Count President Donald Trump as one of Chinese phone maker ZTE's new allies.
ZTE, the fourth-largest smartphone maker in the US, has been dealing with a US Commerce Department denial order that prevents US businesses from selling hardware or services to the company -- a seven-year ban that forced ZTE to shut down its "major operating activities."
It looks, though, like ZTE may get a reprieve. Trump tweeted on Sunday that he's working with Chinese President Xi Jinping to "find a way to get back into business, fast."
This would mark a stark reversal of the harsh punishment the Commerce Department handed to ZTE for its failure to properly reprimand employees involved in selling US-origin equipment to Iran. ZTE had been working to get the denial order overturned and had pegged its hopes on broader bilateral trade talks between the US and China.
For Trump, who has made protecting American jobs a marquee element of his presidency, tweeting his concern that there were too many Chinese jobs lost from the penalty is a surprise. But ZTE has long made the argument that it's invested a significant amount into the US, and the company spent $2.34 billion buying from American businesses just last year, according to a person familiar with the company.
"This is entirely unprecedented," said Doug Jacobson, an export controls and sanctions attorney for Jacobson Burton Kelley who represents suppliers that do business with ZTE.
On Monday, Trump tweeted a defense of his perspective on ZTE, noting that it buys parts from US businesses. The Commerce Department pointed to Commerce Secretary Wilber Ross's remarks at a National Press Club luncheon on Monday, in which he hopes "that we can make a fair deal."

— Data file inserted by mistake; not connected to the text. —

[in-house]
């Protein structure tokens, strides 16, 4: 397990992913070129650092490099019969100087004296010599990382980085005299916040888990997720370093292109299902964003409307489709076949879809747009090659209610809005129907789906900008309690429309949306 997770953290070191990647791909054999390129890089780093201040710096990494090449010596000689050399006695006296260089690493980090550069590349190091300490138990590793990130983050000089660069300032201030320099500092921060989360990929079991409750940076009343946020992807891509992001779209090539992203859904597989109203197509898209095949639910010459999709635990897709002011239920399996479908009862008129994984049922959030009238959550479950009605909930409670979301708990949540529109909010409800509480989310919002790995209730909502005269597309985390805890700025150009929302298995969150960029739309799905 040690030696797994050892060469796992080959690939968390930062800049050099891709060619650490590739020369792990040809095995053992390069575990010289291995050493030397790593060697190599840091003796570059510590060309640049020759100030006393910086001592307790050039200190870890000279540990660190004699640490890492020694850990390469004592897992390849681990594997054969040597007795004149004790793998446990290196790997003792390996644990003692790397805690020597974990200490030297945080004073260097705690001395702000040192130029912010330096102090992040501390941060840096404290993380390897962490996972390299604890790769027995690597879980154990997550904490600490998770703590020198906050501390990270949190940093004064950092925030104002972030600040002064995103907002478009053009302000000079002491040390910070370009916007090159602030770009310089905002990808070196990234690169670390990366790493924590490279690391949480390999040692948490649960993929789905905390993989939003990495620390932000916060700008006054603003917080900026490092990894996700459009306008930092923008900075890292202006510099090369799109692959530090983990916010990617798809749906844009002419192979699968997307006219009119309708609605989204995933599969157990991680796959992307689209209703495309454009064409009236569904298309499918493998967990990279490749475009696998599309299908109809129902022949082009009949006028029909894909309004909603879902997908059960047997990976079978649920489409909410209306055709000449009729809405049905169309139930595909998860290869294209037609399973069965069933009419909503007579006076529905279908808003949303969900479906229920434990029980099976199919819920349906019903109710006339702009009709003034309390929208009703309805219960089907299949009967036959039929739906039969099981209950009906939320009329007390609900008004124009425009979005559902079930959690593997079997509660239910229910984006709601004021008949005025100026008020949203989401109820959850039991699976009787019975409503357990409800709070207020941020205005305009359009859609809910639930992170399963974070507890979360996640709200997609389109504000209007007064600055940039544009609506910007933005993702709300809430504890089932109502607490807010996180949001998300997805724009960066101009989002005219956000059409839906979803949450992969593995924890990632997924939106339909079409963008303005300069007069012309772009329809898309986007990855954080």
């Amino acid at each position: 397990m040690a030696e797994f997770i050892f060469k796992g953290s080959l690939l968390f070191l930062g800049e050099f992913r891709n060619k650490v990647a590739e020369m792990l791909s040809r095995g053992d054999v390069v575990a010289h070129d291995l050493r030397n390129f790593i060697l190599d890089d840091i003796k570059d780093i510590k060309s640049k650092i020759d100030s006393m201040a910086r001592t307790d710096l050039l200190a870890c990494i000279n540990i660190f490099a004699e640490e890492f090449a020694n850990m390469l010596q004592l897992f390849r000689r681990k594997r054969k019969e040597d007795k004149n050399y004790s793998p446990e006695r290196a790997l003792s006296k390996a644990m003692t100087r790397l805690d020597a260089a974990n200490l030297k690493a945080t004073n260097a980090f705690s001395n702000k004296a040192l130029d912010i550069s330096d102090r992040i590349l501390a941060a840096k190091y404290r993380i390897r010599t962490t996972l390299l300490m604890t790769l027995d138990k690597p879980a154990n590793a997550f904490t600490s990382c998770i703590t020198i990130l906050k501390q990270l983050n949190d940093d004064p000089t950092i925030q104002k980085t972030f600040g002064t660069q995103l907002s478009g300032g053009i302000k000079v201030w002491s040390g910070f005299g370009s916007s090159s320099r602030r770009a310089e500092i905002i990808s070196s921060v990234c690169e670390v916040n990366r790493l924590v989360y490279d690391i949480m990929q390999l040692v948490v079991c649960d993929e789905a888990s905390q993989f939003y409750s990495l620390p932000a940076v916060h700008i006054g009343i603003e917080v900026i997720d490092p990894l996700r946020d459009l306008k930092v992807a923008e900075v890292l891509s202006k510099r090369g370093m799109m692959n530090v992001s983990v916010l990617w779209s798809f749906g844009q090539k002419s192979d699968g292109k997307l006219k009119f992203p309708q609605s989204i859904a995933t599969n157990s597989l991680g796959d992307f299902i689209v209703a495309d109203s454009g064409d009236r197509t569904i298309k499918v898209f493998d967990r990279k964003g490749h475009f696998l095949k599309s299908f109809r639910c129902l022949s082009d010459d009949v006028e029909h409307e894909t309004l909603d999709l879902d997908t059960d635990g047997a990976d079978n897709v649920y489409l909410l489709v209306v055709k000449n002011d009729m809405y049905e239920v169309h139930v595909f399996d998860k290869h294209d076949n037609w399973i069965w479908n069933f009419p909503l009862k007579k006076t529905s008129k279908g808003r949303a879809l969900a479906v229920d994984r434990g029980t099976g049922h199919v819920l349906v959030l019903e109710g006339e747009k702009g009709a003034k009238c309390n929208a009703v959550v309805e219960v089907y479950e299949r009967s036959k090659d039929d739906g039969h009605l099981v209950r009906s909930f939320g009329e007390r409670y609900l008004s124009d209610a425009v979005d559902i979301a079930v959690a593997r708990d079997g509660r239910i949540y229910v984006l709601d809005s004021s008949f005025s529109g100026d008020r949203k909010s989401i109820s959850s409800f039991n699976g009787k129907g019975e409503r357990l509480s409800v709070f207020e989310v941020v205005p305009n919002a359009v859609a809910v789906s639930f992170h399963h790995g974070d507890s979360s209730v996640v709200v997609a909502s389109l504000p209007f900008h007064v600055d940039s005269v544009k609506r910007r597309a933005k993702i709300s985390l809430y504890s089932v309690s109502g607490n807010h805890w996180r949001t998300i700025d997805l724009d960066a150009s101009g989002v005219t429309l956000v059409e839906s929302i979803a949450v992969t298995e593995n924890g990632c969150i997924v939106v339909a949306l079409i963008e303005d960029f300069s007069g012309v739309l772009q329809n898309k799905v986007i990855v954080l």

"But if that does not happen, a trade tit-for-tat will not be economically life threatening to the United States," Ross said.
ZTE declined to comment.
It's not the first time Trump has intervened when it comes to dealings with foreign companies. In March, the president squashed a deal for Broadcom, headquartered in Singapore, to buy San Diego-based Qualcomm because of concerns it would hurt US leadership in 5G technology.
ZTE had to shut its business down because the Commerce Department ban prevents it from using critical parts of the Android operating system, including access to the Google Play store and newer versions of Android and security patches. In addition, it was prevented from using carrier tools to offer software updates and security patches to existing phones.
The company also couldn't get access to critical components for networking equipment, which it sells to a wide variety of countries, including India, Austria and Italy.
Originally published May 13 at 8:55 a.m. PT.
Update at 3:47 p.m. PT: Added background information.
Update on May 14 at 1:51 p.m. PT: To include comment from the secretary of the Commerce Department.
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